Thought Horses Rachel Bush, Victoria University Press, 2016
Rachel Bush was born in Christchurch and lived a number of years in Nelson. That she lived to see a bound copy of her last poetry collection, Thought Horses, was special because this very special collection stopped me in my poetry tracks. I rarely tweet about the books I read but this book was an exception – I urged everyone on Twitter to run down the road, buy a copy of Thought Horses, take time out from routine and noise and beginning reading.
I adore this book. Everything I love about poetry is at work here. The poems reflect my personal biases on what good poetry can do. The bridge between reader and printed word on the page is luminous with activity.
Thought Horses is written out of exquisite poetic fluency; written on the breath, on a long, sweet exhale so that it flows. There is a slowness here as though the poet is observing, absorbing and reflecting the world through a single, leisurely pan.
The book, like Sarah Broom’s exquisite last collection, is written out of illness. The poems hold onto life, exude life, become life as they embrace sky, elephants, fan palms, birds, Venice, Anne Carson, departed friends, departing things. In the lines between are the fingertips of death. The subject matter is roving but the collection is harmonious with a unity of sound, craft, story. Perhaps it is to do with grace, writing with grace. Individual phrases catch me: ‘the rind of winter’ ‘lost is my quiet’ ‘Truth floats like scum on sea/ water’ ‘The best spring/ is in your own high/ free step’
This is the joy of poetry.
The first poem, ‘Thought Horses’ should be attached to the wall above every restless bed because it is as though the poet was thinking aloud on the line as she lay awake between four and six. Where does the mind wander? The poem provides ‘some things to think of’ and the list resembles a miniature self portrait, an anxiety map, a guide to the following day. I am expert in navigating night waking. I read this book on a plane to Nelson, after little sleep, with the world askew, and this poem nailed it.
You think of the poem you wrote about leaving a house, and how
houses we have owned will come back to us in dreams.
You think about taking your computer into the next room.
You think maybe you ought to try to sleep.
If I were an anthologist, hunting through the collection, I would build a sizable list of contenders for an updated anthology of New Zealand poems. ‘Sing Them’ is one of them. I am hoping someone asks me to edit a new anthology so I can start with this poem. It is light and lovely with little sharp bits and is a hymn to what words can do, and how poems are sung into being, into us. Each verse is a little shift, a tilt of the head to see things a bit differently, with tactile things animating the elusive, unrealness of words.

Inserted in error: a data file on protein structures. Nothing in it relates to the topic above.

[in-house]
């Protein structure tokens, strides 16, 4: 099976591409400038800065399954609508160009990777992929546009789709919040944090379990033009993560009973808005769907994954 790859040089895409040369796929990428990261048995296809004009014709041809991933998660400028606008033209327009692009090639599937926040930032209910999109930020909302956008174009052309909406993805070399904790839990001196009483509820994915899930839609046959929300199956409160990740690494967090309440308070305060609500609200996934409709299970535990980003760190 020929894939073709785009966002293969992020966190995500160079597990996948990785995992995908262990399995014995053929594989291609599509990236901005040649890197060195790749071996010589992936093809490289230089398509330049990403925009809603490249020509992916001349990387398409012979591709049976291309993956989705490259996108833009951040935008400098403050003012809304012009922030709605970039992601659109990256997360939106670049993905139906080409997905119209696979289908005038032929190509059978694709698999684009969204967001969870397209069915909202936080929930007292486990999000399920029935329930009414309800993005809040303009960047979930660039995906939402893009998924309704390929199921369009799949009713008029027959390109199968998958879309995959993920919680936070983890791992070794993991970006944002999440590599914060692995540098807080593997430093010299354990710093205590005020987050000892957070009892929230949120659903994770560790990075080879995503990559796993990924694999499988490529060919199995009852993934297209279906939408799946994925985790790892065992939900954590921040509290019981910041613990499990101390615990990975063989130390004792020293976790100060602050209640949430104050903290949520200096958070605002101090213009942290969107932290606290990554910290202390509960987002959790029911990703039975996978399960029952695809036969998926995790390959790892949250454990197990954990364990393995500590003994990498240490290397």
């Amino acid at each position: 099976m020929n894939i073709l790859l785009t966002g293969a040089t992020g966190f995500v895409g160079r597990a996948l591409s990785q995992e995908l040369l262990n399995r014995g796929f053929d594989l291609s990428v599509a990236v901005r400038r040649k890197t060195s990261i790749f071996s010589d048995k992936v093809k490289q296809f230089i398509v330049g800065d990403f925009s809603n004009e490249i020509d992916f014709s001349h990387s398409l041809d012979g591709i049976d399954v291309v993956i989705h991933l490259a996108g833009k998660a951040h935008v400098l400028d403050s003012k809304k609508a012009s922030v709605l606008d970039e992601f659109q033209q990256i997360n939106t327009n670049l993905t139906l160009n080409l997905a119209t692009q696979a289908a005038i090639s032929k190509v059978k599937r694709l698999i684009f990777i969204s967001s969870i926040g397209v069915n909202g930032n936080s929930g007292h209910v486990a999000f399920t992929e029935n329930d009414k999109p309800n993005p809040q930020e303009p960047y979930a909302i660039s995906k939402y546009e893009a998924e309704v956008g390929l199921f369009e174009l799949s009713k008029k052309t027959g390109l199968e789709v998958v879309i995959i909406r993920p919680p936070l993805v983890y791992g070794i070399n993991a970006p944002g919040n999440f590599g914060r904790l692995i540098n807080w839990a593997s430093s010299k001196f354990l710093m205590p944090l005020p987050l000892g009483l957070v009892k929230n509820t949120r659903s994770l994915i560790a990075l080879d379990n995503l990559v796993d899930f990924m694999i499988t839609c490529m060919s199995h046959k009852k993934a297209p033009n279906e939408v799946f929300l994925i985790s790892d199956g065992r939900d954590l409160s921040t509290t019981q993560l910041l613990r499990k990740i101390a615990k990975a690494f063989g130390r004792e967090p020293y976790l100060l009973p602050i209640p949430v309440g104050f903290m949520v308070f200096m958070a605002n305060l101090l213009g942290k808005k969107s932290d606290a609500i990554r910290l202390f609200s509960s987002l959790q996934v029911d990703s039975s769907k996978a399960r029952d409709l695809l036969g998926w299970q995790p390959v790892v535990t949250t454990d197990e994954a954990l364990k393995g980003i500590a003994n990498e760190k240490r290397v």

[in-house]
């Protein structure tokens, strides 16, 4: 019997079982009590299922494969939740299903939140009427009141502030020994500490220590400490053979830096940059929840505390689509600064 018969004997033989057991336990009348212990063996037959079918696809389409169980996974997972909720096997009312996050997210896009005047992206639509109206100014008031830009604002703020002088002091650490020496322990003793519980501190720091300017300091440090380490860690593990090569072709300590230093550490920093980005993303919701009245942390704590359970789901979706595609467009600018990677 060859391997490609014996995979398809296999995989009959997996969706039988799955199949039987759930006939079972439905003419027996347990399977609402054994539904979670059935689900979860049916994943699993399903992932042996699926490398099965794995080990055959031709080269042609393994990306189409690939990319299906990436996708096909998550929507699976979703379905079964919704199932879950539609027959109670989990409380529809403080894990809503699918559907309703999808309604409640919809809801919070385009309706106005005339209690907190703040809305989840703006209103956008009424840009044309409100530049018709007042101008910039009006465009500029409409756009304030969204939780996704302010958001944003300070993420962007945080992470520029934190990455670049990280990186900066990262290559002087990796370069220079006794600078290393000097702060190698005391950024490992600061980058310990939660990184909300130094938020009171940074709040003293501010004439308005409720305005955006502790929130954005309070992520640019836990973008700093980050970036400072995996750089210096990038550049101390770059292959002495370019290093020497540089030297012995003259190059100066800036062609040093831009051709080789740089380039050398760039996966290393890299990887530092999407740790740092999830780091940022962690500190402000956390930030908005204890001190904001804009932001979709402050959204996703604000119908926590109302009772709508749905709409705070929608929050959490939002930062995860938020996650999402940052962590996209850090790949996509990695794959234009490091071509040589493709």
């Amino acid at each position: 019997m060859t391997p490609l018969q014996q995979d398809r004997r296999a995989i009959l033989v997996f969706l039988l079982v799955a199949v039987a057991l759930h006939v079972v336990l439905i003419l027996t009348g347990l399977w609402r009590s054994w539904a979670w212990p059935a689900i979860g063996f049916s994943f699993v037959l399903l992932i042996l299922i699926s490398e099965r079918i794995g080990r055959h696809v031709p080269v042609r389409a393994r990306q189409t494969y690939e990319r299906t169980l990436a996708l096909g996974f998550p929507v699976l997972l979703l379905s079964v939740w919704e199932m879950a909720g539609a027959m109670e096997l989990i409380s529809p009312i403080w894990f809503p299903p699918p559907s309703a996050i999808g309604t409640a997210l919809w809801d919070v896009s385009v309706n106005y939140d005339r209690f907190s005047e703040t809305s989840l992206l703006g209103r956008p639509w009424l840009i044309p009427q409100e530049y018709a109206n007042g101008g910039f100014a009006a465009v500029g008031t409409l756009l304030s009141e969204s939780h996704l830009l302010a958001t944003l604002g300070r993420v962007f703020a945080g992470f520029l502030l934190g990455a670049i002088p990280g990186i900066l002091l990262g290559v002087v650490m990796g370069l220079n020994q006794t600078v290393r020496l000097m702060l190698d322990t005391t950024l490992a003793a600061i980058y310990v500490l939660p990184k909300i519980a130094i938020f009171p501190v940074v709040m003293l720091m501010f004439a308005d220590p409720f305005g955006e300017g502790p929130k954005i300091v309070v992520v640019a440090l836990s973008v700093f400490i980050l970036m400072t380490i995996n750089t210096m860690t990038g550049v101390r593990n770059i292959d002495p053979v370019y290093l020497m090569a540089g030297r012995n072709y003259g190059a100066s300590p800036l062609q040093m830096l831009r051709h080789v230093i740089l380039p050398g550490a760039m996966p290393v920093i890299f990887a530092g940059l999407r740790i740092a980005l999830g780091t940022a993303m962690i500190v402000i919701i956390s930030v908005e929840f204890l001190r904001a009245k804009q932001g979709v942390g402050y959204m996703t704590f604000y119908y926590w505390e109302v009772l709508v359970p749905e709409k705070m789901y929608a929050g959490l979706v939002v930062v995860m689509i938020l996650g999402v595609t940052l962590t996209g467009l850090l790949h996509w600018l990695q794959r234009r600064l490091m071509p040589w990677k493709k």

Because every day the poems
stay folded and pressed flat in
a suitcase of their pages
till the composer unfolds
them in sound lines and when
you sing them, they float.
Another poem to put in my anthology is ‘These Days’ with five little snapshots of the moods of different days that ache in the acuteness of remembering. There is the need to sleep when it is too light, the boy resisting with his string of NOs, ‘days that could make you depressed and flat as a squashed dog,’ the mother’s lesson to the dawdling son, the classroom singing, and the sweet, sugary days:
Long sugary days, you find these words come out
blurty blurty snap snap snap one after the
other and thoughts go off down little paths you
hadn’t noticed, like maybe lunch with a friend
whose round face under a merino beanie
smiles a vegetative smile, showing small teeth.
Then there is the poem I have already anthologised in A Treasury of Poems for Children because it is so vivid and surprising and is perfect to hook young ears and eyes. From ‘Early’:
The darkness wears a quiet sound
of fires died down and people who stir
in sleep. Soon they will slip on
their daily selves, button them up.
I have to point you in the direction of ‘It Ends with Forever’ which leads us back to mother and daughter and the way single words can stick in the head across a lifetime (‘frisky’ ‘forever’). This is a two-toned poem. An utterly poignant poem where death comes a little closer. In the second verse, the mother responds to the idea she will die one day by comparing herself to a kitten. She will live frisky, not forever. And then the maternal image in the first verse that made me well up:
Ah then sometimes, I wanted,
still want, something safe
and kind and firm and tight
as when our mother rolled
us in thin woollen blankets
on cold nights
OH, there are so many poems that lift you out of your skin. Mark Broach asks what is the point of poetry in the Latest Listener (April 23) and then gets a handful of poets to respond. This book is a point of poetry. Its needle pricks you. It makes you feel and be curious and review how your day will unfold. It shows the way poetry opens portals into what matters. For example, at the end of ‘ “All my feelings would have been of common things” ‘:
I once thought
many things would make my life happier
and now one by one I will let them go.
Rachel’s collection sits on my top shelf with a handful of poetry books that rise above the bulk to become something astonishing. Why? Because the heart is engaged. Because the writing is as contoured and as musical as the world no matter which way you look. Because this book was written so close to death, yet it shows the joy of life in little things, in big things, in ideas, relations, places. We all do this. We all write the world. But Rachel has made the word incandescent and in taking us back into the grit and light of living changes us. If you buy one poetry book this year, make it this one.
Victoria University Press page.
My tribute and an interview with Nelson school girl, Lucy here.
Four poems along with Louise Wrightson’s tribute.